What's going on?
American manufacturer Caterpillar capped off a great 2017 with the announcement on Thursday that its revenue in the fourth quarter jumped by 35% – and it expects to do even better in 2018.
What does this mean?
Caterpillar makes equipment for all kinds of heavy industry – and, like butterflies, it’s seen as a good indicator of how the (economic) environment is doing. After a few challenging years, Caterpillar has wormed its way out of trouble in spectacular style: its full-year revenue grew by about 18% in 2017, while profit almost doubled in the same period after intensive cost cutting.
Caterpillar also said it expects growth in all three of its major sales segments – construction, mining, and oil and gas – to increase, which the company expects will help it realize profit growth of up to 35% in 2018. Talk about a metamorphosis! (tweet this)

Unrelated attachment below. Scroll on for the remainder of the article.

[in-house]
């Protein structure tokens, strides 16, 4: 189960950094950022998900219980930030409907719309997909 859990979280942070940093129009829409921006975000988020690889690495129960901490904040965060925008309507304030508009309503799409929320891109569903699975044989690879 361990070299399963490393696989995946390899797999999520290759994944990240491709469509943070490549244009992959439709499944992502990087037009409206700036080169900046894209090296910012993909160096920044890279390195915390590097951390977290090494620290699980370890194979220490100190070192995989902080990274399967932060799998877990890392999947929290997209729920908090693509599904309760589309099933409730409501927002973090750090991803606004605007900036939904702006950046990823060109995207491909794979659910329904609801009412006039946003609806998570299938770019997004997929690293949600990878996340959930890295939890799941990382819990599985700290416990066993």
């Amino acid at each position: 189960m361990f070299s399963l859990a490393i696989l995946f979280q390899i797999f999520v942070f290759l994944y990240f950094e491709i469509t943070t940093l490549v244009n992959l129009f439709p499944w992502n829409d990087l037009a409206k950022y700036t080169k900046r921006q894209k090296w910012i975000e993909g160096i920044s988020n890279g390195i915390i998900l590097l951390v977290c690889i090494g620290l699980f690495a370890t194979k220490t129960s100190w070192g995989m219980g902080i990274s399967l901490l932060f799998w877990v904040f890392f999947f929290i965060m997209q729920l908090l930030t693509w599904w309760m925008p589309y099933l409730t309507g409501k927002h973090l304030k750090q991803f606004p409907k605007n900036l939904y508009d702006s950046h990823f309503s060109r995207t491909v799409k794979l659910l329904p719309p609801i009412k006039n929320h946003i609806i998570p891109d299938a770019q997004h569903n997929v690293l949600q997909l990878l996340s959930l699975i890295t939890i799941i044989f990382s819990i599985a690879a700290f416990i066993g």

Why should I care?
For markets: Caterpillar’s stock price failed to transfigure on Thursday.
Last year, Caterpillar’s stock enjoyed its biggest jump in value in fourteen years, and it was one of the best performers among its industrial peers. But now that its turnaround seems to be nearing completion, it might be harder for Caterpillar’s stock to see the same kind of gains this year – and some are already warning that it’s overvalued.
The bigger picture: As global economic growth picks up, all kinds of industrial firms stand to benefit.
Also on Thursday, global manufacturer 3M reported record sales growth in the fourth quarter. American industrial firm Illinois Tool Works posted strong quarterly earnings on Wednesday, and anticipates an even stronger year ahead, while Boeing had a jet-fuelled 2017 as it saw orders for its planes pour in from around the world. One industrial company potentially missing out on the fun, however, is GE, where legacy costs and a struggling power unit are expected to weigh down the company in 2018.